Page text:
Dunbar fined £725,000 formis-selling endowments

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The Independent Online

Allied Dunbar Assurance, part of Zurich Financial Services, was yesterday fined £725,000 by the Financial Services Authority for mis-selling mortgage endowment policies to 1,000 customers between May 2001 and April 2003. This is the fifth-largest fine for endowment mis-selling, led by the £2m penalty Royal Scottish Assurance incurred.

Allied Dunbar Assurance, part of Zurich Financial Services, was yesterday fined £725,000 by the Financial Services Authority for mis-selling mortgage endowment policies to 1,000 customers between May 2001 and April 2003. This is the fifth-largest fine for endowment mis-selling, led by the £2m penalty Royal Scottish Assurance incurred.

Among other failings, the FSA found Dunbar gave "disproportionate weight" to sales advisers' versions of events relating to a complaint, and assumed that the very fact a customer already had an investment was sufficient evidence that he or she understood risk. Dunbar also failed to give clear instructions to complaint-handling staff about the types of evidence they should consider.

However, the company cooperated fully with the FSA investigation, has now introduced new complaints-handling procedures and is voluntarily reviewing complaints dating back to January 2000. That review should be complete by the end of next month. All customers affected have been advised about the review.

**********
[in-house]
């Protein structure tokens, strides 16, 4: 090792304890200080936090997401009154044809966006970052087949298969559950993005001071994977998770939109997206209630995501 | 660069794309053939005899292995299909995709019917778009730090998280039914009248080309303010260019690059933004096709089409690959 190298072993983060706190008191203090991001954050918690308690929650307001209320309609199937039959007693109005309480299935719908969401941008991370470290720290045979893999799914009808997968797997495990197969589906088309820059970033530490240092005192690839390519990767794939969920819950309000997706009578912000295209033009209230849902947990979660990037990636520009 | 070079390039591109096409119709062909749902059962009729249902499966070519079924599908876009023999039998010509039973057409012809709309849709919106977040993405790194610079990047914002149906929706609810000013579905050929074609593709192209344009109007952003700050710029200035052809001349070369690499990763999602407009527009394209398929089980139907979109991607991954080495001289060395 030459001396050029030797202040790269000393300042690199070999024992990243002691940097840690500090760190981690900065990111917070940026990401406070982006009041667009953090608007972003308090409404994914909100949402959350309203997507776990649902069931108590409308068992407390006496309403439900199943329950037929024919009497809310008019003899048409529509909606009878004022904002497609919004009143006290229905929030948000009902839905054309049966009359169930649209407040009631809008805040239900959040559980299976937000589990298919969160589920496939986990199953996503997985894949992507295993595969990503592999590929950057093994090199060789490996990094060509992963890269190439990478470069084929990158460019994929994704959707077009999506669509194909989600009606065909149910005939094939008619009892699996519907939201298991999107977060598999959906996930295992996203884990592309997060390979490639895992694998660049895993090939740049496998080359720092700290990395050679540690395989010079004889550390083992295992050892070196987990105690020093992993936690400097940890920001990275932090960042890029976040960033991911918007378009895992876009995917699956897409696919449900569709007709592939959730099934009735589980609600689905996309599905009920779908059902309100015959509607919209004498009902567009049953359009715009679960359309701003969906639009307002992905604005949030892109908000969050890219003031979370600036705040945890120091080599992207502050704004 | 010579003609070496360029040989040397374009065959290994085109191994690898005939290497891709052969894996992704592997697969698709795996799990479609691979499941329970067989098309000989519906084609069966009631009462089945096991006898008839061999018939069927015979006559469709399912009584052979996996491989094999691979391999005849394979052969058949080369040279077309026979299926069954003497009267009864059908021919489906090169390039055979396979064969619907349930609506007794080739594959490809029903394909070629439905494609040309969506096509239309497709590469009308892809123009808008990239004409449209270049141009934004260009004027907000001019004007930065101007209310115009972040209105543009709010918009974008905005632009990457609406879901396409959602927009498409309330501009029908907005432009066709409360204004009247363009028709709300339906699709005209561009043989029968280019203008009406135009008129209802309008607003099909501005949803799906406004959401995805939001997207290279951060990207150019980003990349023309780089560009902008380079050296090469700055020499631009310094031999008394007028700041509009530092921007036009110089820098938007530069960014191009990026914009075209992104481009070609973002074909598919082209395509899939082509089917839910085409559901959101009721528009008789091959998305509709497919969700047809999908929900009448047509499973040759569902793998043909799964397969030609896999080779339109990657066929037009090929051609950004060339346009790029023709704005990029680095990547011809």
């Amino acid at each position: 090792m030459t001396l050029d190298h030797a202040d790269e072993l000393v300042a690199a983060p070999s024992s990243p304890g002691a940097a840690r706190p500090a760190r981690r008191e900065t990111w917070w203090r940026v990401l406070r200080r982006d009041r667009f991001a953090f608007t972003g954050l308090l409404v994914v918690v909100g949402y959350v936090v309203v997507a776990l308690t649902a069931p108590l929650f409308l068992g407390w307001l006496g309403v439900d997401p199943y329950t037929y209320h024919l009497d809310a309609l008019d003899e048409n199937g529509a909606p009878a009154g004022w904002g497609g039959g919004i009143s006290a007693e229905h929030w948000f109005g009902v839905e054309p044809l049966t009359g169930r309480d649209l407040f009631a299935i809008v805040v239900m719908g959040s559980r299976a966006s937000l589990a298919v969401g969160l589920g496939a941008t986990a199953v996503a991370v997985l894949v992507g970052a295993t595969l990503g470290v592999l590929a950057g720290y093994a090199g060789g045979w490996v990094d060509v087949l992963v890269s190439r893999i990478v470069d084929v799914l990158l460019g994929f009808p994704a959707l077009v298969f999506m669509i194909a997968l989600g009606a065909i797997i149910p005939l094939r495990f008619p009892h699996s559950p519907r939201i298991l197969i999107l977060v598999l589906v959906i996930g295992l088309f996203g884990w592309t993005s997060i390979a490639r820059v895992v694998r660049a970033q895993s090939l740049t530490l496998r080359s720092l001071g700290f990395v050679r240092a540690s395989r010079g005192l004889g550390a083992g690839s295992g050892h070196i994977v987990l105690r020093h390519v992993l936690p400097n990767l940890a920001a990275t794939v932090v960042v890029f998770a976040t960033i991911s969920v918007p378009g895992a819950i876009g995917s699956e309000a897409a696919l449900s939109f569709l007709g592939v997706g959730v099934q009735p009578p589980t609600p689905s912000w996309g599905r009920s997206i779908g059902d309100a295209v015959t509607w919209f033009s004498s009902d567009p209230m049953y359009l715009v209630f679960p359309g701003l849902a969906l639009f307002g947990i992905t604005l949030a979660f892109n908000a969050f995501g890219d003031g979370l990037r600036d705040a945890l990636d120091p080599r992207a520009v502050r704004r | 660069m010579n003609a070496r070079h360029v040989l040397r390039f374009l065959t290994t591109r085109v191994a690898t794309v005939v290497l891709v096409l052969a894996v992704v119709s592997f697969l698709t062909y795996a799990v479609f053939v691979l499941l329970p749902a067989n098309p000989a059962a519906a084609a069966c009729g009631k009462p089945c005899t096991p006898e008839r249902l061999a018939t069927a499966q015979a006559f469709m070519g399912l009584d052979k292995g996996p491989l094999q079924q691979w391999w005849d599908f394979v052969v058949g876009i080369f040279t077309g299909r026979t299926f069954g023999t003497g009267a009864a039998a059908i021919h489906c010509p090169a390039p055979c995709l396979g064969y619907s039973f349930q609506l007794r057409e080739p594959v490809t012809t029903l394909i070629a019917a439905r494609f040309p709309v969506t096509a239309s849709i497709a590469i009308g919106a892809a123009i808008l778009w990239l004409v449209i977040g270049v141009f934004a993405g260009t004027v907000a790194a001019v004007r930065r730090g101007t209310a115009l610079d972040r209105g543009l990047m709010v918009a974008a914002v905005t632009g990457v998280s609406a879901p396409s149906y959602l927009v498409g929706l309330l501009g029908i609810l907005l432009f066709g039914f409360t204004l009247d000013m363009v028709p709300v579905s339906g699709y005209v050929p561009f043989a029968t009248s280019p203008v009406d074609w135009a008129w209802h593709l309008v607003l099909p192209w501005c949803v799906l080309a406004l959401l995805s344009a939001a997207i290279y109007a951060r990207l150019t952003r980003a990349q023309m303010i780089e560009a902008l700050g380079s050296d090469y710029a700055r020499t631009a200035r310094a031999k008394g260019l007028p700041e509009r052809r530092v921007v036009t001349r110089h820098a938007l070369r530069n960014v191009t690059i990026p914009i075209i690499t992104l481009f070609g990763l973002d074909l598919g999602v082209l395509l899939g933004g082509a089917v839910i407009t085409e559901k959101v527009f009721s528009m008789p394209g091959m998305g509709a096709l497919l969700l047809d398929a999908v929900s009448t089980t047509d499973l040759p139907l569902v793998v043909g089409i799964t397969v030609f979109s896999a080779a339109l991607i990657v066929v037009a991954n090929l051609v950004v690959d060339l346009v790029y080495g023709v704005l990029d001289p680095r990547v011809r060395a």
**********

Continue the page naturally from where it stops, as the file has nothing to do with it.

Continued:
Dunbar stopped selling endowment policies in November 2001. It has told nearly nine in 10 of its holders their policy may not be worth enough to pay off their mortgage.

Ray Greenshields, the chief executive at the time, said the decision to stop sales had been because of "declining customer demand". Soon afterwards Mr Greenshields left to join Barclays, where he is now managing director of investment management. A Dunbar statement said: "We very much regret that the failings occurred, as handling complaints fairly is of great importance to us. During the time when the procedural failings existed, we declined about 1,000 complaints, out of a total portfolio of almost 300,000, and the Financial Ombudsman Service supported our decision in a significant majority of the cases referred to it. We have taken this issue very seriously and will strive to provide responsive customer service going forward."

Nearly 100,000 of the company's policies lapsed through surrender or failure to keep up payments.

Andrew Procter, the FSA's enforcement director, said: "The fair treatment of customers does not begin and end at the point of clinching a sale. It applies to all aspects of the relationship between firm and customer, including the fair handling of a customer complaint. Where firms do not deliver the required standards and fail to treat their customers fairly, we will intervene."

The FSA found that important parts of the Dunbar's guidance issued to its staff on the operation of its complaint-handling procedures was inadequate. In a number of the cases examined by the FSA, complaint handlers had conducted poor-quality investigations and there was "a failure to gather sufficient evidence to make a fair assessment of both the consumer's attitude to the risk and the suitability of the sale".

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